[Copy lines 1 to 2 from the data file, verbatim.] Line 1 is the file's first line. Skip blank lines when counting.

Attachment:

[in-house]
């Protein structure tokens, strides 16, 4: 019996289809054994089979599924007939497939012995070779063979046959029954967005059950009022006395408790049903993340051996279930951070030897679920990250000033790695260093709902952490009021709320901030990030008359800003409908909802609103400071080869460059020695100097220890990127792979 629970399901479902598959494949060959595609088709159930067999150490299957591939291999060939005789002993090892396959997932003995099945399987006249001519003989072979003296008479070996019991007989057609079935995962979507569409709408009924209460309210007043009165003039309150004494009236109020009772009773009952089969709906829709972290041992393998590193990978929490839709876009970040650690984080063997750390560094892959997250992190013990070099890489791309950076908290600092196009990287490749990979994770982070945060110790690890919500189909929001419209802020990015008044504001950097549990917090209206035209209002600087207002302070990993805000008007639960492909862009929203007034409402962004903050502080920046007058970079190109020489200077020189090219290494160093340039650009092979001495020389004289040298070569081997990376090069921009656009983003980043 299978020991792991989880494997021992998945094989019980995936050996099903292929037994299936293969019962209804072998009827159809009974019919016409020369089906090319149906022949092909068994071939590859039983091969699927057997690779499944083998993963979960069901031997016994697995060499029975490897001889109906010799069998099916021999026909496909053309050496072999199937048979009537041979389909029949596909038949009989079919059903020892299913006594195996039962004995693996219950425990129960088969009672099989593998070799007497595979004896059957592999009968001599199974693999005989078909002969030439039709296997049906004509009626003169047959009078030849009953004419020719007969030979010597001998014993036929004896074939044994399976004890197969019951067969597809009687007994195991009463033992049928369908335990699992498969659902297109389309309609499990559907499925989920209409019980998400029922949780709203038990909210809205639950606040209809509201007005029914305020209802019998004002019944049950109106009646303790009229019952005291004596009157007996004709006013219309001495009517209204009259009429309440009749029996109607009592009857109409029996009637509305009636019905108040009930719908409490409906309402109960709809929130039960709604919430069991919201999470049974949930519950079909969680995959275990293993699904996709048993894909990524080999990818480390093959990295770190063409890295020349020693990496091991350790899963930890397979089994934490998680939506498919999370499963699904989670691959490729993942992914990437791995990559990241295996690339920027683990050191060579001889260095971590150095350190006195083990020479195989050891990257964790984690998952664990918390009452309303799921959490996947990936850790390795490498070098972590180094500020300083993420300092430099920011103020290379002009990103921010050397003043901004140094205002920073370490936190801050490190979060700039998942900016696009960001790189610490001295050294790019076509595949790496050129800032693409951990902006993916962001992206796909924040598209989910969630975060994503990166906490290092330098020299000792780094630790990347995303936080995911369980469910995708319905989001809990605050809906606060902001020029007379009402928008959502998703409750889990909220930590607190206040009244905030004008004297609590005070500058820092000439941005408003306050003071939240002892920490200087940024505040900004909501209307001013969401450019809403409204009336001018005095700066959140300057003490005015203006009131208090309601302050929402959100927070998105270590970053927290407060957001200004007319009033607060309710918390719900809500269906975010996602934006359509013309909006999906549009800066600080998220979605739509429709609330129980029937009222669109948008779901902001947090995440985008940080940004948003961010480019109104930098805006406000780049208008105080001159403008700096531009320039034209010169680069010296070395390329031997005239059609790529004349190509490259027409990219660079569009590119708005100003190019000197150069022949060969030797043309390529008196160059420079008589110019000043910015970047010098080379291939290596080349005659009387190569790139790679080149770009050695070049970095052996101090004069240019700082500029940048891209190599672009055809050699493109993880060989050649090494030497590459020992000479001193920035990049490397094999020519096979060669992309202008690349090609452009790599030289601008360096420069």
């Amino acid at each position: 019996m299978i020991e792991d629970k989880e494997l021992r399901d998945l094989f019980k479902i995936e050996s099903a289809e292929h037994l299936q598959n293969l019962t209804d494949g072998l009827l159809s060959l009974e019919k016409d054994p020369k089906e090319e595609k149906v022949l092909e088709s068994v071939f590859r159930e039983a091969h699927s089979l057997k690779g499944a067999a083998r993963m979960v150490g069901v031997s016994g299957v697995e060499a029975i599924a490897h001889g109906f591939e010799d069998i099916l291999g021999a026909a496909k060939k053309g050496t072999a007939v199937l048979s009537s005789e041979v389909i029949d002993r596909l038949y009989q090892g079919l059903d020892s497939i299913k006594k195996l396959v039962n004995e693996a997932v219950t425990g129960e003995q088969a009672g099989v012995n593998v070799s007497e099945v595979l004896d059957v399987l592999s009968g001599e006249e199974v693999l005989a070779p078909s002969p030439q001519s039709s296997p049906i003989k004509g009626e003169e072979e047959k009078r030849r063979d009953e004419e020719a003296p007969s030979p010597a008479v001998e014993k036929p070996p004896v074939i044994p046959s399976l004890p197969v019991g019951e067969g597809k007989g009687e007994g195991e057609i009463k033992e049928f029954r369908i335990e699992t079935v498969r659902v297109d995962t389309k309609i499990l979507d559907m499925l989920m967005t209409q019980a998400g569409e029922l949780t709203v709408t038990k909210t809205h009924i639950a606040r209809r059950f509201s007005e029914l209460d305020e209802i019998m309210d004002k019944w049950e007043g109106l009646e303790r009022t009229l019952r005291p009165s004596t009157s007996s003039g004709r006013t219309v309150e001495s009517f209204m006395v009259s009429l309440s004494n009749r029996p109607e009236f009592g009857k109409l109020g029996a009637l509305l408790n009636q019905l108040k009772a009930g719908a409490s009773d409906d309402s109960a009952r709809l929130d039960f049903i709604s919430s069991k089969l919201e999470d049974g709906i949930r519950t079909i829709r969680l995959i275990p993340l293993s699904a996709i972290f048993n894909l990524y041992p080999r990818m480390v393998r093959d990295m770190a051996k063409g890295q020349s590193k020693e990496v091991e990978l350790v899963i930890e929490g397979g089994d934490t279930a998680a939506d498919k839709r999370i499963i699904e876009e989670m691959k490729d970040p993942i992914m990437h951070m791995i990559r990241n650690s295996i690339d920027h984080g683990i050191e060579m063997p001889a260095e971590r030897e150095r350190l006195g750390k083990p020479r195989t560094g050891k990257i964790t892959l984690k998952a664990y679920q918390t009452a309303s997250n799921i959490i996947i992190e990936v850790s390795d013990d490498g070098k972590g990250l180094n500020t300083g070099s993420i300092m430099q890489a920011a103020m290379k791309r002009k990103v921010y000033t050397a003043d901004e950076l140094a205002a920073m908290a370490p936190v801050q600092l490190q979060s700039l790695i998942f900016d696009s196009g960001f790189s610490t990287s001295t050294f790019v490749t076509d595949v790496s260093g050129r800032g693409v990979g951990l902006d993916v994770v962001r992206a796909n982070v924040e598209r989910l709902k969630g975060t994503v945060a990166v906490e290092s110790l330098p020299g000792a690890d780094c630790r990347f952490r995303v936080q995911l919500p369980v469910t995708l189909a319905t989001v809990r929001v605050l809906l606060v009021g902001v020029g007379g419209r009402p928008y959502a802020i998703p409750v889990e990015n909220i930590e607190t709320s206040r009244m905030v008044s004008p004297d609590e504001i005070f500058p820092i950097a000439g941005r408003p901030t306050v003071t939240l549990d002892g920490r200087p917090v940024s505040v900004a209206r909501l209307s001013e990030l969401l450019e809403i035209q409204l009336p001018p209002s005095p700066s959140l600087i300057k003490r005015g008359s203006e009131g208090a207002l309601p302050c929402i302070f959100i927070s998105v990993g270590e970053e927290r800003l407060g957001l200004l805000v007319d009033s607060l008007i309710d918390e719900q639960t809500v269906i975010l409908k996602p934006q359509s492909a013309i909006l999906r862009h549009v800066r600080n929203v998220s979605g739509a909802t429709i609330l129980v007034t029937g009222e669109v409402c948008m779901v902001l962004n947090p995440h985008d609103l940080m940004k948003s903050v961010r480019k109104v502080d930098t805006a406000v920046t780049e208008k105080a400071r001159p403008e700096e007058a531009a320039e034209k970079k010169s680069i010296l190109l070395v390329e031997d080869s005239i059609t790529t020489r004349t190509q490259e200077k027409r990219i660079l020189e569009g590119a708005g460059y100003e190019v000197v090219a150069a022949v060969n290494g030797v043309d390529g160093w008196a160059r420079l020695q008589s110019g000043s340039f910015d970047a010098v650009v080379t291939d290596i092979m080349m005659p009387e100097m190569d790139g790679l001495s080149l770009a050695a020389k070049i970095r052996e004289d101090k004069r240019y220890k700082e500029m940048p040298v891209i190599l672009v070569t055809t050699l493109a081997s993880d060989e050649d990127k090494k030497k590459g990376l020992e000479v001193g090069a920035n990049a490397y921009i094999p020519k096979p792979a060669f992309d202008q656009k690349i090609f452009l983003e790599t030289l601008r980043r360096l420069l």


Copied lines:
[in-house]
């Protein structure tokens, strides 16, 4: 019996289809054994089979599924007939497939012995070779063979046959029954967005059950009022006395408790049903993340051996279930951070030897679920990250000033790695260093709902952490009021709320901030990030008359800003409908909802609103400071080869460059020695100097220890990127792979 629970399901479902598959494949060959595609088709159930067999150490299957591939291999060939005789002993090892396959997932003995099945399987006249001519003989072979003296008479070996019991007989057609079935995962979507569409709408009924209460309210007043009165003039309150004494009236109020009772009773009952089969709906829709972290041992393998590193990978929490839709876009970040650690984080063997750390560094892959997250992190013990070099890489791309950076908290600092196009990287490749990979994770982070945060110790690890919500189909929001419209802020990015008044504001950097549990917090209206035209209002600087207002302070990993805000008007639960492909862009929203007034409402962004903050502080920046007058970079190109020489200077020189090219290494160093340039650009092979001495020389004289040298070569081997990376090069921009656009983003980043 299978020991792991989880494997021992998945094989019980995936050996099903292929037994299936293969019962209804072998009827159809009974019919016409020369089906090319149906022949092909068994071939590859039983091969699927057997690779499944083998993963979960069901031997016994697995060499029975490897001889109906010799069998099916021999026909496909053309050496072999199937048979009537041979389909029949596909038949009989079919059903020892299913006594195996039962004995693996219950425990129960088969009672099989593998070799007497595979004896059957592999009968001599199974693999005989078909002969030439039709296997049906004509009626003169047959009078030849009953004419020719007969030979010597001998014993036929004896074939044994399976004890197969019951067969597809009687007994195991009463033992049928369908335990699992498969659902297109389309309609499990559907499925989920209409019980998400029922949780709203038990909210809205639950606040209809509201007005029914305020209802019998004002019944049950109106009646303790009229019952005291004596009157007996004709006013219309001495009517209204009259009429309440009749029996109607009592009857109409029996009637509305009636019905108040009930719908409490409906309402109960709809929130039960709604919430069991919201999470049974949930519950079909969680995959275990293993699904996709048993894909990524080999990818480390093959990295770190063409890295020349020693990496091991350790899963930890397979089994934490998680939506498919999370499963699904989670691959490729993942992914990437791995990559990241295996690339920027683990050191060579001889260095971590150095350190006195083990020479195989050891990257964790984690998952664990918390009452309303799921959490996947990936850790390795490498070098972590180094500020300083993420300092430099920011103020290379002009990103921010050397003043901004140094205002920073370490936190801050490190979060700039998942900016696009960001790189610490001295050294790019076509595949790496050129800032693409951990902006993916962001992206796909924040598209989910969630975060994503990166906490290092330098020299000792780094630790990347995303936080995911369980469910995708319905989001809990605050809906606060902001020029007379009402928008959502998703409750889990909220930590607190206040009244905030004008004297609590005070500058820092000439941005408003306050003071939240002892920490200087940024505040900004909501209307001013969401450019809403409204009336001018005095700066959140300057003490005015203006009131208090309601302050929402959100927070998105270590970053927290407060957001200004007319009033607060309710918390719900809500269906975010996602934006359509013309909006999906549009800066600080998220979605739509429709609330129980029937009222669109948008779901902001947090995440985008940080940004948003961010480019109104930098805006406000780049208008105080001159403008700096531009320039034209010169680069010296070395390329031997005239059609790529004349190509490259027409990219660079569009590119708005100003190019000197150069022949060969030797043309390529008196160059420079008589110019000043910015970047010098080379291939290596080349005659009387190569790139790679080149770009050695070049970095052996101090004069240019700082500029940048891209190599672009055809050699493109993880060989050649090494030497590459020992000479001193920035990049490397094999020519096979060669992309202008690349090609452009790599030289601008360096420069």